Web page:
Where to eat

Naseef Cafe

Since 1920, it has been very well known for its Mango Ice Cream. It is Bahrain’s first ice cream shop. Many people still ask for the Mango Ice Cream, but also love their other flavors. They also give you the unique experience of trying the real traditional Bahraini Cuisine. It’s open from 8am to 10pm.

Danet Altawawish

This was recommended by my tour guide. It is one of the old restaurants within Manama Souq area that serves authentic Bahraini cuisine. I tried the famous safi fish and rose milk here.

Reef Island

After attending a worship service, Czarina, a KPMGph baby and a churchmate, took me to the Reef Island. Located on Manama’s northern shore, and minutes away from the new Bahrain Financial Harbour, Reef Island is ideally situated in the heart of Manama. It is also known for pearl diving. For dining, Hala Lebnan, Al Fayez, Pasquale, Chez Alain and Coffee World are there. We chose to have our dinner at the Reef Garden, which offers the finest selection of high quality, fresh and exquisite mediterranean selection cooked to your tasting.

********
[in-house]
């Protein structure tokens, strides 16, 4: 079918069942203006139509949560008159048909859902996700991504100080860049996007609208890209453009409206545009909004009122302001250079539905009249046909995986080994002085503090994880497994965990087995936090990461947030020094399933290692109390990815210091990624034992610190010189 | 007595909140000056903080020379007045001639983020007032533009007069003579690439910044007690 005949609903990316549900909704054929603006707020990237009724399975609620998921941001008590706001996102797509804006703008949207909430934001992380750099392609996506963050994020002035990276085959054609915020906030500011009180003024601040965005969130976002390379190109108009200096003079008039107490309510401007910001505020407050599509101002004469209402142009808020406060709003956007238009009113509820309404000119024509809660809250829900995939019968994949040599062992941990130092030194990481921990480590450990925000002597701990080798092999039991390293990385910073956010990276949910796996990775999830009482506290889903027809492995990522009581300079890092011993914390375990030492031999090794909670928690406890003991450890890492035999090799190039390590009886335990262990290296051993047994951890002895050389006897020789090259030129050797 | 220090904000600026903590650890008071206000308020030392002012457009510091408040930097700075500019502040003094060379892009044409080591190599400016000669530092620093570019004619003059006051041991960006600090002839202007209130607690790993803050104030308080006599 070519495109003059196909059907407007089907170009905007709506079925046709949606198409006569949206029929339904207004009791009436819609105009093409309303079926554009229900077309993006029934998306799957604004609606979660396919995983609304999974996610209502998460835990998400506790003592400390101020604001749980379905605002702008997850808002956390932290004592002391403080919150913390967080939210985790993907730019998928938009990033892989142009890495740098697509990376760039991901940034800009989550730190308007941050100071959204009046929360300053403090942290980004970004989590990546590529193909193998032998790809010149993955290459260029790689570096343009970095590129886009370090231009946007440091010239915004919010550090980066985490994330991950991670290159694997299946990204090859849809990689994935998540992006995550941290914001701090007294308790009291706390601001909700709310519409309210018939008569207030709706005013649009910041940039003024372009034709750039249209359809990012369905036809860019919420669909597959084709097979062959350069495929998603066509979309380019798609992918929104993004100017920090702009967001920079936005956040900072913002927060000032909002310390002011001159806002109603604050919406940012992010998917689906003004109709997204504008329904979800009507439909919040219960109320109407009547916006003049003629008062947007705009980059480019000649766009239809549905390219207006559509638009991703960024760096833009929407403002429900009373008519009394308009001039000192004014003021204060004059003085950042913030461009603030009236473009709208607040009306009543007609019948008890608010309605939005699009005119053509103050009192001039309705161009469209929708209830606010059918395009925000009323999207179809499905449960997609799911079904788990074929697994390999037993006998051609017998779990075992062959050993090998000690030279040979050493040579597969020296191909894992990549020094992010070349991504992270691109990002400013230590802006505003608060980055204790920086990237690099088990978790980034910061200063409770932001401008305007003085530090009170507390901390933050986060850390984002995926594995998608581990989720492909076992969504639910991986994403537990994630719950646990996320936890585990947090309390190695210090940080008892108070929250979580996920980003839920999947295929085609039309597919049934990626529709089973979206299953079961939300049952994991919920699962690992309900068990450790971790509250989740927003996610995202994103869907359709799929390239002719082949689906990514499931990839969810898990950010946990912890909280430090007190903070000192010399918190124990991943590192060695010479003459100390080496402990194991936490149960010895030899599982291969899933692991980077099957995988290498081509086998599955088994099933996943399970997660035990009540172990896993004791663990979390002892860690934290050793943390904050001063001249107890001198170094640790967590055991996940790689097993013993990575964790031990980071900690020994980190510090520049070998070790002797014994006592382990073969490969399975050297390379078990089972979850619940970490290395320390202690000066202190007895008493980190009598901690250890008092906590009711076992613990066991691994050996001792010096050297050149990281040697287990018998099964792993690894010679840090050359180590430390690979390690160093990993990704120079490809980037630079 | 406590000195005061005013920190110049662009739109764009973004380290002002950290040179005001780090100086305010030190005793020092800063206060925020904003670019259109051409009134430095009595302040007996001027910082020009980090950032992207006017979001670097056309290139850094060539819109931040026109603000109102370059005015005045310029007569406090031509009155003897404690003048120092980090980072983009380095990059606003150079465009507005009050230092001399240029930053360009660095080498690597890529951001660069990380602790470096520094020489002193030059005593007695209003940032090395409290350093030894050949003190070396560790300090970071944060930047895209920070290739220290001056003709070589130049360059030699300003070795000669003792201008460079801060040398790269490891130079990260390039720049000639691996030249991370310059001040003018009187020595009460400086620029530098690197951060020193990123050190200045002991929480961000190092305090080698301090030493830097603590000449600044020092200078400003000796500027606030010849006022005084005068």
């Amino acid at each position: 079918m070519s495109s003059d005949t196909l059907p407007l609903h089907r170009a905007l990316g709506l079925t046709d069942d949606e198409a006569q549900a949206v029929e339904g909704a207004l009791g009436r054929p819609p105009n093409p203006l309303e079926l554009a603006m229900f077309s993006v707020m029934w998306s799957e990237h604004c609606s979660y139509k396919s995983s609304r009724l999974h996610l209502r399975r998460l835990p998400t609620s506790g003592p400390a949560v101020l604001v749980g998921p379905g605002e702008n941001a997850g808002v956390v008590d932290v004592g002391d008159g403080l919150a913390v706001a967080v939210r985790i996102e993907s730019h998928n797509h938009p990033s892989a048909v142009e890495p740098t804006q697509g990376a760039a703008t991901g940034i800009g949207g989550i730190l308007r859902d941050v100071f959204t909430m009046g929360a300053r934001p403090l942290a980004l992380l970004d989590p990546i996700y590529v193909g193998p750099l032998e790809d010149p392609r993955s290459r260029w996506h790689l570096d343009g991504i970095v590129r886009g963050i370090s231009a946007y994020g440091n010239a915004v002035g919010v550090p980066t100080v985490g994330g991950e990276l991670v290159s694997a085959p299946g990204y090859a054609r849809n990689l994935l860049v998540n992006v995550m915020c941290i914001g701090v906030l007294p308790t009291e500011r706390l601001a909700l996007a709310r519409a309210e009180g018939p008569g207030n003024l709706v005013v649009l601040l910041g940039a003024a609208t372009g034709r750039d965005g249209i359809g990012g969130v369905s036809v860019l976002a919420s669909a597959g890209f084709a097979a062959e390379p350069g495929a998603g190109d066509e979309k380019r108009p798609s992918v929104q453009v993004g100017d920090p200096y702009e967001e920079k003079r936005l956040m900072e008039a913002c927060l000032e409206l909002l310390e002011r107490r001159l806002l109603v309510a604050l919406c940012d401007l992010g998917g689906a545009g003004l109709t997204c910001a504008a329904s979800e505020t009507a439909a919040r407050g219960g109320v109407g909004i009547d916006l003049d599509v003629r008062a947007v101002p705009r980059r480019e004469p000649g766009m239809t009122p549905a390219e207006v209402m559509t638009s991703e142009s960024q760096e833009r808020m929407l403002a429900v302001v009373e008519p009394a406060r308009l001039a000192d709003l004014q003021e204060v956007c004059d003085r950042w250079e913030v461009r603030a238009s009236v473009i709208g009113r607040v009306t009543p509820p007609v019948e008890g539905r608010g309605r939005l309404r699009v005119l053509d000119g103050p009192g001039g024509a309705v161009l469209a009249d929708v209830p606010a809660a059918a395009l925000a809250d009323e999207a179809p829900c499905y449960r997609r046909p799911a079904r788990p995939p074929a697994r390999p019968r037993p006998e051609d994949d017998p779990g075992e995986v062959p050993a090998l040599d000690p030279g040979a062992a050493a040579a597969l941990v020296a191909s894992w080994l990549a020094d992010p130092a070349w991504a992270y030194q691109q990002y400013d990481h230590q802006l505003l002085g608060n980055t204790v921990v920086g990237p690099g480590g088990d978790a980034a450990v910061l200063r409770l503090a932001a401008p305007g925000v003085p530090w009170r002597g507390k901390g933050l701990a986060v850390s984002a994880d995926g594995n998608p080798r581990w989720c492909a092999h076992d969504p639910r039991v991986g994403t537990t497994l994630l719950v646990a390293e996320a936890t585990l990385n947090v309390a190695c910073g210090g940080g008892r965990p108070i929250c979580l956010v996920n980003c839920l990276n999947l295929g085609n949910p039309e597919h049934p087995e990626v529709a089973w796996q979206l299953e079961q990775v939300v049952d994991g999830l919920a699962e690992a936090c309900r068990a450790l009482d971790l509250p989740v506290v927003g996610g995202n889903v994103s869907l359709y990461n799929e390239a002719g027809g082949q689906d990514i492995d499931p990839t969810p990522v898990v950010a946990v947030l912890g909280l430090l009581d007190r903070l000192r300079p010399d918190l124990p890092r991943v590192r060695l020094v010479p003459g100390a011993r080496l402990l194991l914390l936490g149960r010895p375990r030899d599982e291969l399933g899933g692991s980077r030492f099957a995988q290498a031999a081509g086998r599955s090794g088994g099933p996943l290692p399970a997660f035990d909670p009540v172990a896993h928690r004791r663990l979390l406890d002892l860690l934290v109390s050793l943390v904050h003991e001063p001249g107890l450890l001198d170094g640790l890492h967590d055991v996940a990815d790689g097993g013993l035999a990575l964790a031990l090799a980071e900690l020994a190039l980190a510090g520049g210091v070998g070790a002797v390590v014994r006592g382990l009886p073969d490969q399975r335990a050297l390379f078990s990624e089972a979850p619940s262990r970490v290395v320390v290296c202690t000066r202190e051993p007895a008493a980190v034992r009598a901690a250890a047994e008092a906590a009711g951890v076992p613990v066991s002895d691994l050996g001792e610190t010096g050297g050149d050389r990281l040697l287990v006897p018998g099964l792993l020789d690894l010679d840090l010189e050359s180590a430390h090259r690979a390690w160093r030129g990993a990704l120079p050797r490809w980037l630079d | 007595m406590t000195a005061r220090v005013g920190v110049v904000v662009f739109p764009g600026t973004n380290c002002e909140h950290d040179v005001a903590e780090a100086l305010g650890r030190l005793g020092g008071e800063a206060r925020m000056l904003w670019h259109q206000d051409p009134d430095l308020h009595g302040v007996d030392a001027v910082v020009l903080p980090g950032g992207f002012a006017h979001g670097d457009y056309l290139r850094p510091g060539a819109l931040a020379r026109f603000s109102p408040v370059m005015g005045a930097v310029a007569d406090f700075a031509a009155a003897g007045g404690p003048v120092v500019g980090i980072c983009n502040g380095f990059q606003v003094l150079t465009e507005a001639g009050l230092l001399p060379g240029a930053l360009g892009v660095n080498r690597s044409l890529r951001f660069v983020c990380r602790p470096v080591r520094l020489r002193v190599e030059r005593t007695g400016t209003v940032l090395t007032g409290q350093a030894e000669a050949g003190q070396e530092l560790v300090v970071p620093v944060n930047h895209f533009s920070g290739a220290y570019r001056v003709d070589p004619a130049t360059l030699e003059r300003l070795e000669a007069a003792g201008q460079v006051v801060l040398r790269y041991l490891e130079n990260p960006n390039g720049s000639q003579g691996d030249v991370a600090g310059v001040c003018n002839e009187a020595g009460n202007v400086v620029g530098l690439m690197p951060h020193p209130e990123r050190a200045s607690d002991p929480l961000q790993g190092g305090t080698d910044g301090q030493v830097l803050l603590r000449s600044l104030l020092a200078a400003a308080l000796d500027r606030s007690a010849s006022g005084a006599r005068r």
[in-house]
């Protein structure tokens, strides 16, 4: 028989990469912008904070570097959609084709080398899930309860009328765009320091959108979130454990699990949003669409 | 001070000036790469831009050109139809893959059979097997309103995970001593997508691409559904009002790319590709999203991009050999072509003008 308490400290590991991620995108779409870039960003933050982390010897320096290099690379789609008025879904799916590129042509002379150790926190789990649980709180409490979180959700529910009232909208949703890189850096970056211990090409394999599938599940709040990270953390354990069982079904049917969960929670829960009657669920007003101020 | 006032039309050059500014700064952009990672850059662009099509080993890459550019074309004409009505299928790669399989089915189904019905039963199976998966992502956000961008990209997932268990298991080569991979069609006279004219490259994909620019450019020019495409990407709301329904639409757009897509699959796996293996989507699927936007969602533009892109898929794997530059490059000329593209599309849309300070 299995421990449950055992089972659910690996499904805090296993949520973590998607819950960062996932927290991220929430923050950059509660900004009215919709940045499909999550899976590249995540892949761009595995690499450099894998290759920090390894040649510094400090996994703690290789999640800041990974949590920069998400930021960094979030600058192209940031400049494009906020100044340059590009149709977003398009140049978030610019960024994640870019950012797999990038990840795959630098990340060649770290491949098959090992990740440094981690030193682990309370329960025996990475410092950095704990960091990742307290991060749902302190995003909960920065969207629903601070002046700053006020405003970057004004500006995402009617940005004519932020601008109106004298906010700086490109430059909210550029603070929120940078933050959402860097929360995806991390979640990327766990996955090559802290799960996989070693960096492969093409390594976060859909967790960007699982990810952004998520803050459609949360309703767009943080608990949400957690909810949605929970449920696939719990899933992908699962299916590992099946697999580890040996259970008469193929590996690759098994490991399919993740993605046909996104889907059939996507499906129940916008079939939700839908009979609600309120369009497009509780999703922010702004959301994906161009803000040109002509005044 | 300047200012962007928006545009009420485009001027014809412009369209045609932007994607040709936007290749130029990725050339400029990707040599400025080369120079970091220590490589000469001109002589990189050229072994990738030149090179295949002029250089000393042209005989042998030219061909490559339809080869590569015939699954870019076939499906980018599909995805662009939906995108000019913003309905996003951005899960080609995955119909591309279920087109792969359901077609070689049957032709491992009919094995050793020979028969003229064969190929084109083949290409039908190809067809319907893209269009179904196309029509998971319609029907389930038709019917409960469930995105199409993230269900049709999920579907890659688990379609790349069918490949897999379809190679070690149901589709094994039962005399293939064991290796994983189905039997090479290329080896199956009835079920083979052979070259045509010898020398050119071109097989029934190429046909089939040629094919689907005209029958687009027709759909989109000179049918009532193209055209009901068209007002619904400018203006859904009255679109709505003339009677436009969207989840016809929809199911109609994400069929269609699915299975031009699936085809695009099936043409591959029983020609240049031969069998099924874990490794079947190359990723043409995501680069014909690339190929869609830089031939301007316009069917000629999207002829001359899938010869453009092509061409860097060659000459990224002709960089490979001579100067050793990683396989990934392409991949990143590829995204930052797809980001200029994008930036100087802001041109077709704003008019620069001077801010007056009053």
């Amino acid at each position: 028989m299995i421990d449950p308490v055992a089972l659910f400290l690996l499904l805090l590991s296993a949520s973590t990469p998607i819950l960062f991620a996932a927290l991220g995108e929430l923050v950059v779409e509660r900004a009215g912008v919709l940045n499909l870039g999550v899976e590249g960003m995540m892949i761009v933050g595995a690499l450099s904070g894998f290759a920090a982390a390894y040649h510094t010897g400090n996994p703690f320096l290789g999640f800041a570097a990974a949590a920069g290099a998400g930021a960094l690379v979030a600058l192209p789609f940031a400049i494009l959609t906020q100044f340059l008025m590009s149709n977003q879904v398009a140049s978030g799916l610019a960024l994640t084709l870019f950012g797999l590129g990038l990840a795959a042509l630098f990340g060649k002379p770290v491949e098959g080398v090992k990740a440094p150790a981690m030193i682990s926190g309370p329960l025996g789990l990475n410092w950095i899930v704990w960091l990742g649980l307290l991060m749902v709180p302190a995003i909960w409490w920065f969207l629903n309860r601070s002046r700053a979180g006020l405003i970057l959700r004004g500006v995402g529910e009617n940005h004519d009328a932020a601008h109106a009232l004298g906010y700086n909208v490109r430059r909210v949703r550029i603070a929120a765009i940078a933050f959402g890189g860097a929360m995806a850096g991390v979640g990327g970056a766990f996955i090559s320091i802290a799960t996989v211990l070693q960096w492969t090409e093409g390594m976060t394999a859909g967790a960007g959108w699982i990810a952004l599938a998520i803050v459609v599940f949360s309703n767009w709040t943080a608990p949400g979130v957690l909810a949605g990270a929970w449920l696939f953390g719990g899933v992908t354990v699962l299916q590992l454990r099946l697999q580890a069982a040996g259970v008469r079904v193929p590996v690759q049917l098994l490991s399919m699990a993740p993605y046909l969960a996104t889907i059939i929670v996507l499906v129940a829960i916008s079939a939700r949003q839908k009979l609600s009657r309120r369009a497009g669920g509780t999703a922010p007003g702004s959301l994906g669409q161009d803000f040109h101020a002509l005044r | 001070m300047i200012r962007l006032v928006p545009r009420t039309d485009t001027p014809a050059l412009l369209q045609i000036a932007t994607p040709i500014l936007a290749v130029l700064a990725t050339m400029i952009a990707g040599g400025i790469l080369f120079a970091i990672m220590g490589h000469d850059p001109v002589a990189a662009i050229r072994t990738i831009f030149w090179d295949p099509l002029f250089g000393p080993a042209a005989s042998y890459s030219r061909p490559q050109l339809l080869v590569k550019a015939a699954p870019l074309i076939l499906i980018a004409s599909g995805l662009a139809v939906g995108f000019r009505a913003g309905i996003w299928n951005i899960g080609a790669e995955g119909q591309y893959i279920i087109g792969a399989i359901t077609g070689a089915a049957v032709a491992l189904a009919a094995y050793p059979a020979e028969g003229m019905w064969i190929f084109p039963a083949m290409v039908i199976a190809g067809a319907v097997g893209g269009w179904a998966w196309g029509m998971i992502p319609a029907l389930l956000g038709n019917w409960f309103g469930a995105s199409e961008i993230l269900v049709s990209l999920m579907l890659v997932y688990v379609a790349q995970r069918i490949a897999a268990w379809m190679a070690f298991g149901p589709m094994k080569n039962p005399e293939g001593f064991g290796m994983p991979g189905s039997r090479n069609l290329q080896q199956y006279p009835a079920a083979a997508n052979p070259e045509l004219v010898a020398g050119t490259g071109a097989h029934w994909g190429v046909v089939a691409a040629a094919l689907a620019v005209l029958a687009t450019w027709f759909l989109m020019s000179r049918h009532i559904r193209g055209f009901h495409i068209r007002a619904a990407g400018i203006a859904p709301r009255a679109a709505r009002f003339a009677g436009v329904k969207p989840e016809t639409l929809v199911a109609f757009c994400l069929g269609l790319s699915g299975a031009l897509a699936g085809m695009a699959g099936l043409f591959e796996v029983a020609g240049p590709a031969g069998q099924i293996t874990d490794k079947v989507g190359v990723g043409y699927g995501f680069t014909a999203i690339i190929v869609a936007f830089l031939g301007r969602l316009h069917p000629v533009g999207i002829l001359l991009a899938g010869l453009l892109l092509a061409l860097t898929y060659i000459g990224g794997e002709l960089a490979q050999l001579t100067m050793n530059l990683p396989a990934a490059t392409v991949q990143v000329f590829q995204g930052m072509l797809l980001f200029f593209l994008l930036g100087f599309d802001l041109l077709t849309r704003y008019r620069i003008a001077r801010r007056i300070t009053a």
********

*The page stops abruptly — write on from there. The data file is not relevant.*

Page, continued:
Royal Thai Restaurant

I really miss Thailand so much that I decided to have my lunch on my second day in Bahrain at the Royal Thai Restaurant in Gulf Hotel Bahrain. The restaurant is situated in a grand pagoda in the grounds of the hotel’s tropical gardens and provides scenic views overlooking the turquoise waters of the outdoor swimming pool. The authenticity of this exotic setting is further enhanced inside the restaurant as guests are greeted with enchanting Asian décor and world class Thai cuisine. Of course, I never missed to order my favorite mango with sticky rice. And I have my favorite – those chips!


A magnet for residents and tourists, Asha’s Bahrain City Centre enjoys a premium location within the city’s busiest retail destination. The welcoming interior reflects a rich jewel-inspired colour palette with subtle mood lighting and signature artwork. The food is superb!

Water Garden City

My KPMGph babies from BDU2 – Pau, AJ and Kevin – brought me to the Water Garden City. It has a lot to offer from leisure to food. Here, we tried a Middle Eastern restaurant, Al-kofeia.